Use These Values in Our Daily Lives: Notes from An Update Interview with Alicia and Ruben

Sara Mamani Tito, center, enjoys an Andina lunch break with fellow Quaker Education Workshop participants

Notes from a Skype call with Alicia and Rubén, 11-12-09

RH: These kinds of activities (Quaker Education Workshops) were really important for people who are involved w/the English pgm for the Quaker schools, and for friends and colleagues who share our concern for using Quaker values, for teaching in the schools using Quaker methods.  Our internships in the US will help with this work.


RH: Many Friends are interested in knowing more about Quakers, about the beginnings of the Quakers in England, and in the USA.  Many churches and Quaker meetings here are programmed, we are Christians, we don’t understand many things about Quakers in the US and England. That’s why we think that it takes time (for Friends here) to become aware (of the basis for  implementing Quaker values in education.)

RH: I have had some experiences in my meetinghouse where young people, and even adults, are interested in knowing how the Quakers came to Bolivia, and how the Quakers in the US and all over the world are right now. They want to know: how do Quakers worship, about the beliefs, about the different beliefs. We shared that there are around 5 kinds of Quakers in the US. Around here we have maybe 10 different kinds of Friends.  For example, in my meetinghouse, we believe in the salvation and the sanctification, when I stayed in Poughkeepsie nobody talked about the salvation and the sanctification.  Some Friends who have been to the US or England say they know about this kind of Quakers.  Some young Friends can understand easily, for older friends in their 60s its really hard to understand this kind of difference.

AL: We have been here 4 months. Since we came back from the US, we have been and are still sharing with Friends and our colleagues in Quaker schools, about our experience in the United States. We had a workshop w/principals and teachers where we talked about our experience in the US, and we compared and analyzed the reality in our country, especially for Quaker schools. As Rubén said, it takes time. For people here, especially for Quakers, its very important and very impressive because we are the first 2 young teachers who had the opportunity to visit for a long time in the United States.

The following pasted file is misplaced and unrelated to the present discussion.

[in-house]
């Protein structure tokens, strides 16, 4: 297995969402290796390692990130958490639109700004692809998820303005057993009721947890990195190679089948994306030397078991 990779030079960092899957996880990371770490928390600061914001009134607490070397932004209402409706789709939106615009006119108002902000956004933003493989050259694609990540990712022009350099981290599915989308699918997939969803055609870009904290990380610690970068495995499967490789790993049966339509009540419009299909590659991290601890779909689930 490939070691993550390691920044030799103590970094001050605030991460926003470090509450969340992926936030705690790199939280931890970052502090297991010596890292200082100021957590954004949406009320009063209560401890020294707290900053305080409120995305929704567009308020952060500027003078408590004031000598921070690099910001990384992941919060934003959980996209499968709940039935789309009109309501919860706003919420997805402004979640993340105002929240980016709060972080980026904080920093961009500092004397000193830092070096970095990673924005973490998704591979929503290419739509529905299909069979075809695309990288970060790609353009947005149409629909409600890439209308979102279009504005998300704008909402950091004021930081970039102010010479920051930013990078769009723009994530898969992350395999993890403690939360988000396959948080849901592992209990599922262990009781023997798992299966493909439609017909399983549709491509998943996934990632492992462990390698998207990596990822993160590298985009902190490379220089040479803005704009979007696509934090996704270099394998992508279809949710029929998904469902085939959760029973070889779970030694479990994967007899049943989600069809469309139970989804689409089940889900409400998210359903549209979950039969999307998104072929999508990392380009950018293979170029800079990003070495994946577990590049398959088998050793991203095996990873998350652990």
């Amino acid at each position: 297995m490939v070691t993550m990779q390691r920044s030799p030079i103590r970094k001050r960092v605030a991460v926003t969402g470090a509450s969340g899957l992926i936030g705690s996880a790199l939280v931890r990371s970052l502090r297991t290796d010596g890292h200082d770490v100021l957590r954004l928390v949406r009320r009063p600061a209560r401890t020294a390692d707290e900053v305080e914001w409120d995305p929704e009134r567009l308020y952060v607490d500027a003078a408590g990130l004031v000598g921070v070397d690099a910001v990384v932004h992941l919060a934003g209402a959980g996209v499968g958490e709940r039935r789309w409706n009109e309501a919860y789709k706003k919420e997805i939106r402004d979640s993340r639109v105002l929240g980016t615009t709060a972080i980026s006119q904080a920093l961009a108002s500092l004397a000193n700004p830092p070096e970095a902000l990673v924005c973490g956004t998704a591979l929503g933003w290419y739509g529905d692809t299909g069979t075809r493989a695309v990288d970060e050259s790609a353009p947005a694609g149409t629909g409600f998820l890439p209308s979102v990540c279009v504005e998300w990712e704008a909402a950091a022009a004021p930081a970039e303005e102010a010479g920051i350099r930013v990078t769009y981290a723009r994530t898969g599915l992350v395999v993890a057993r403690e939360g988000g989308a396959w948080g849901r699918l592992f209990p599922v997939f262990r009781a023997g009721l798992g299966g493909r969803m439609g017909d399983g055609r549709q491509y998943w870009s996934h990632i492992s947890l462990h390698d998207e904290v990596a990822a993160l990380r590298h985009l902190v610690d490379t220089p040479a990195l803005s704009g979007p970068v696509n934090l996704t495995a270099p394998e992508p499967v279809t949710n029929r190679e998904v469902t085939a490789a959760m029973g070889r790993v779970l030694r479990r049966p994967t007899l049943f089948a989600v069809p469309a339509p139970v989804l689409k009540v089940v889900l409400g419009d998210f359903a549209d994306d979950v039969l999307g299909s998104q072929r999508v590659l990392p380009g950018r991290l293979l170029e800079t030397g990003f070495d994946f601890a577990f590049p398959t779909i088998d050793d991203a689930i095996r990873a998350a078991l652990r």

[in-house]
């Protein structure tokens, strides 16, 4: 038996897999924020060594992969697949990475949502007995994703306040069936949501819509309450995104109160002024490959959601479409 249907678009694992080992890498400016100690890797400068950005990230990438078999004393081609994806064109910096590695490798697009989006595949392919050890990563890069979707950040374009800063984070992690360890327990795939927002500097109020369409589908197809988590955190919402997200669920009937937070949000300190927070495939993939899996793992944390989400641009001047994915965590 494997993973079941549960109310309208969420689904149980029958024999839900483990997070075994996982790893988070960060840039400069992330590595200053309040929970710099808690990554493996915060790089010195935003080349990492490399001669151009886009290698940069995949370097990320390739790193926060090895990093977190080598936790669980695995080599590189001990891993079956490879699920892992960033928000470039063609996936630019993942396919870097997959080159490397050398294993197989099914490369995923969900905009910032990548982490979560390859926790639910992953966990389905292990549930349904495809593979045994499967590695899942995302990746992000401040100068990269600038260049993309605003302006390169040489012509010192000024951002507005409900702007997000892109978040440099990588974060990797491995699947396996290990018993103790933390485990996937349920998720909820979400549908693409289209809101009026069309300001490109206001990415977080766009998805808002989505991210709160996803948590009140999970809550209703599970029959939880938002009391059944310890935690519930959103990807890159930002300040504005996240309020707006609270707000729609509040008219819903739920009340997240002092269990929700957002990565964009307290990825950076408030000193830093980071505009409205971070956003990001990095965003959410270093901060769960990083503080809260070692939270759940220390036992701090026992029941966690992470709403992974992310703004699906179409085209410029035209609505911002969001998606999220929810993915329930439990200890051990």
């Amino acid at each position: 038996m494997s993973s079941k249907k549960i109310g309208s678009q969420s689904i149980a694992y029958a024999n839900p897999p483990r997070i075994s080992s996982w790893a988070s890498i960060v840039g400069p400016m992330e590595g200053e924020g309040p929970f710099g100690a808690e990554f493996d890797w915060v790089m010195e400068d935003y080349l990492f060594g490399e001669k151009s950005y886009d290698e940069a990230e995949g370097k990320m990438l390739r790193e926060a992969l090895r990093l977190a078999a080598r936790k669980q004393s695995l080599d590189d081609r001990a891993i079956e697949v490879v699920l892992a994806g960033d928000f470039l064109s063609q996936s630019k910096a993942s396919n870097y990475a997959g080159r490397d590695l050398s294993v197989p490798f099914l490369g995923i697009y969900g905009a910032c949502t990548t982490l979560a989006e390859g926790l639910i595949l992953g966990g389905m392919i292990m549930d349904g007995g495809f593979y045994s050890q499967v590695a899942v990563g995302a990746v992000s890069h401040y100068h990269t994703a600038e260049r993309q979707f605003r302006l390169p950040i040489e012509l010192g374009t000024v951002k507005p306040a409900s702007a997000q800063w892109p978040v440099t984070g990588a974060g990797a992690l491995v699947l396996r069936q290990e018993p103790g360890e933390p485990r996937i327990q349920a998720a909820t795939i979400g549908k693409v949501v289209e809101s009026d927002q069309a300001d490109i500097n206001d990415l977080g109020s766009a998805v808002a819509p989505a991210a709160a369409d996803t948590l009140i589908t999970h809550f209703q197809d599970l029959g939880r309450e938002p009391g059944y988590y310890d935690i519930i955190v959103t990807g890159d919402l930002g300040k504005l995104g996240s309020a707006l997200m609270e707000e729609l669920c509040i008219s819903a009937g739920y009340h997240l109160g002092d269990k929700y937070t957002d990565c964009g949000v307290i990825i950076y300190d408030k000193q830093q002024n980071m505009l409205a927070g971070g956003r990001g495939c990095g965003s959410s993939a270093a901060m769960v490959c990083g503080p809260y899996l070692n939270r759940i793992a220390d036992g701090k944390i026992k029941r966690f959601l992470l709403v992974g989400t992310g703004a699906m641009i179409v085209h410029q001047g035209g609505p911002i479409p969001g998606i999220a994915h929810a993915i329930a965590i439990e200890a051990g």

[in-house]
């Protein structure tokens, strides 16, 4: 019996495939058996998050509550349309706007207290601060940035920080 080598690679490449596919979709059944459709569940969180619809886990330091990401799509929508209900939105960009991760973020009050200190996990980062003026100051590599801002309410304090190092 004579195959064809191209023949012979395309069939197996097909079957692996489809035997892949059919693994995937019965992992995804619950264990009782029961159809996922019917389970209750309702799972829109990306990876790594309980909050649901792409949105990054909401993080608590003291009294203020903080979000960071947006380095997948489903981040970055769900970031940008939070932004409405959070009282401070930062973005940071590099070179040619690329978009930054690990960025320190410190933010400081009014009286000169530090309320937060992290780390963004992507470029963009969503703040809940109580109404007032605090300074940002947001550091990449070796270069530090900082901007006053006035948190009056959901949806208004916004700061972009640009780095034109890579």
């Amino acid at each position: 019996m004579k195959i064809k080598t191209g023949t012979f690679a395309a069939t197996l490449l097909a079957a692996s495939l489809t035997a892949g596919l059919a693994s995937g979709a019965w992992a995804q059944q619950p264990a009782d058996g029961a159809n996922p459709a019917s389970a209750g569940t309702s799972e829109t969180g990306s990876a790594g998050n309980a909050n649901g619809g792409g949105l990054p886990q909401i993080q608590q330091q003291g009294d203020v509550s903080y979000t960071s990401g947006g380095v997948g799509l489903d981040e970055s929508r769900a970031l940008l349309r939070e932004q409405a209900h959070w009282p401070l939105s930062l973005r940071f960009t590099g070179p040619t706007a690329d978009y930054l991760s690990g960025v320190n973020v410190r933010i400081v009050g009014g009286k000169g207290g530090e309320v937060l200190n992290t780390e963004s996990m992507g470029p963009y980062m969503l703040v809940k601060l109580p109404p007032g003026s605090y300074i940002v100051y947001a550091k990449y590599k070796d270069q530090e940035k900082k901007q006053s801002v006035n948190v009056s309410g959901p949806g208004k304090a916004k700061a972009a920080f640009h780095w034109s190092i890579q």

“Use these Values in our Daily Lives”

RH: We talked w/people, teachers who came to the workshop. The principal of Emma Canaday school said we should use these kinds of values in our daily lives. and he said “our students have to know how to use these values in their daily lives”. Also, we learned that there are a lot of social problems w/young people in the cities – drugs, alcohol, music, etc. The principal said we should work w/the parents, the families of those children. 

Inspring the students
We have also shared our experiences with the high schoolers here. That was a really wonderful experience, to share with them how different the education is between Bolivia and the US. They had many different reactions about what we shared. We didn’t have time to speak with them individually about their reactions, but we observed two things: one, they have to improve their English speaking. The students said “If we know English maybe then we can have opportunities to go abroad to study, too”.  The second is that the students we spoke with realized they have to continue studying in the schools – they realized how important education is in their lives, in their families.

Plans for the Future: Supporting teachers & Administrators with Workshops
RH re the teachers: they said that it would be really good if we could do more workshops,  more getting all the Friends schools together, talking about not just the values, but also about the curriculum, the administration of the schools, and so on. One thing they said is that we need more meetings between teachers, especially to talk about Quaker education.  Plans for the future: for the next year we are planning a get together with BQE and the school teachers, getting to know each other and continuing to have workshops. With each school, they will share these experiences and put them together. 

AL: For next year we are planning to visit each Quaker school, in rural areas and here in the city. The teachers in the workshop said they haven’t ever had that kind of meeting (that kind of support) in their schools. This talking and sharing of experiences (will strengthen the schools). Even the principals don’t have these kinds of conversations with their teachers.  

We really want to have that kind of system, (where Quaker values are applied in the schools) but here its very hard, the culture is very different. Its very hard for Friends here to understand our experiences as interns in US schools.  I have to really think about what I want to say to my friends – how to tell them so they can understand, can be open to hearing more. They say we don’t have those possibilities here.  They are really interested to learn about Quaker testimonies, they want to practice them. The principals and the administrators are really interested too.